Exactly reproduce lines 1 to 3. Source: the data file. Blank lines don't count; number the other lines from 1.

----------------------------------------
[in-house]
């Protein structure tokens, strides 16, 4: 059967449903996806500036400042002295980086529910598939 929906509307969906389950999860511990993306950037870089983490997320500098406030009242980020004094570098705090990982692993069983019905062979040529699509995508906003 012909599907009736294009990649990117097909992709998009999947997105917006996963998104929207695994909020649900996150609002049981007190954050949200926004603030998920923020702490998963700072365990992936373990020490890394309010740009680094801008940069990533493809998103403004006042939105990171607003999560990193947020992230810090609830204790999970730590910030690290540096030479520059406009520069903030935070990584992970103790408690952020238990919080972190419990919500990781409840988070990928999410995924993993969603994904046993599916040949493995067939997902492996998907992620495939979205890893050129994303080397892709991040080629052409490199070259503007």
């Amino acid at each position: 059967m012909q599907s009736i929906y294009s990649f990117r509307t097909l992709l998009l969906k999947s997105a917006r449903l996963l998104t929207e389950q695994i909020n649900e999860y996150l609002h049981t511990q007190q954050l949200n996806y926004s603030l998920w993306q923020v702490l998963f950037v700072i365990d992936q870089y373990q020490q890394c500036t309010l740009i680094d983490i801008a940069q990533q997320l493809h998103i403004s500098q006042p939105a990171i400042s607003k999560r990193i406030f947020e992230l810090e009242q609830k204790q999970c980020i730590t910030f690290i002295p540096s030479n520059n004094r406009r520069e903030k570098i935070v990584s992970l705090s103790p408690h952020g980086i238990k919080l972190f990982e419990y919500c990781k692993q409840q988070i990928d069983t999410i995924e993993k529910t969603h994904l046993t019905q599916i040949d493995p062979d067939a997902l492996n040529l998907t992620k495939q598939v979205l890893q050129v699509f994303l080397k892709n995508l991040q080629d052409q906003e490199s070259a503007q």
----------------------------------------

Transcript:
[in-house]
């Protein structure tokens, strides 16, 4: 059967449903996806500036400042002295980086529910598939 929906509307969906389950999860511990993306950037870089983490997320500098406030009242980020004094570098705090990982692993069983019905062979040529699509995508906003 012909599907009736294009990649990117097909992709998009999947997105917006996963998104929207695994909020649900996150609002049981007190954050949200926004603030998920923020702490998963700072365990992936373990020490890394309010740009680094801008940069990533493809998103403004006042939105990171607003999560990193947020992230810090609830204790999970730590910030690290540096030479520059406009520069903030935070990584992970103790408690952020238990919080972190419990919500990781409840988070990928999410995924993993969603994904046993599916040949493995067939997902492996998907992620495939979205890893050129994303080397892709991040080629052409490199070259503007």
């Amino acid at each position: 059967m012909q599907s009736i929906y294009s990649f990117r509307t097909l992709l998009l969906k999947s997105a917006r449903l996963l998104t929207e389950q695994i909020n649900e999860y996150l609002h049981t511990q007190q954050l949200n996806y926004s603030l998920w993306q923020v702490l998963f950037v700072i365990d992936q870089y373990q020490q890394c500036t309010l740009i680094d983490i801008a940069q990533q997320l493809h998103i403004s500098q006042p939105a990171i400042s607003k999560r990193i406030f947020e992230l810090e009242q609830k204790q999970c980020i730590t910030f690290i002295p540096s030479n520059n004094r406009r520069e903030k570098i935070v990584s992970l705090s103790p408690h952020g980086i238990k919080l972190f990982e419990y919500c990781k692993q409840q988070i990928d069983t999410i995924e993993k529910t969603h994904l046993t019905q599916i040949d493995p062979d067939a997902l492996n040529l998907t992620k495939q598939v979205l890893q050129v699509f994303l080397k892709n995508l991040q080629d052409q906003e490199s070259a503007q």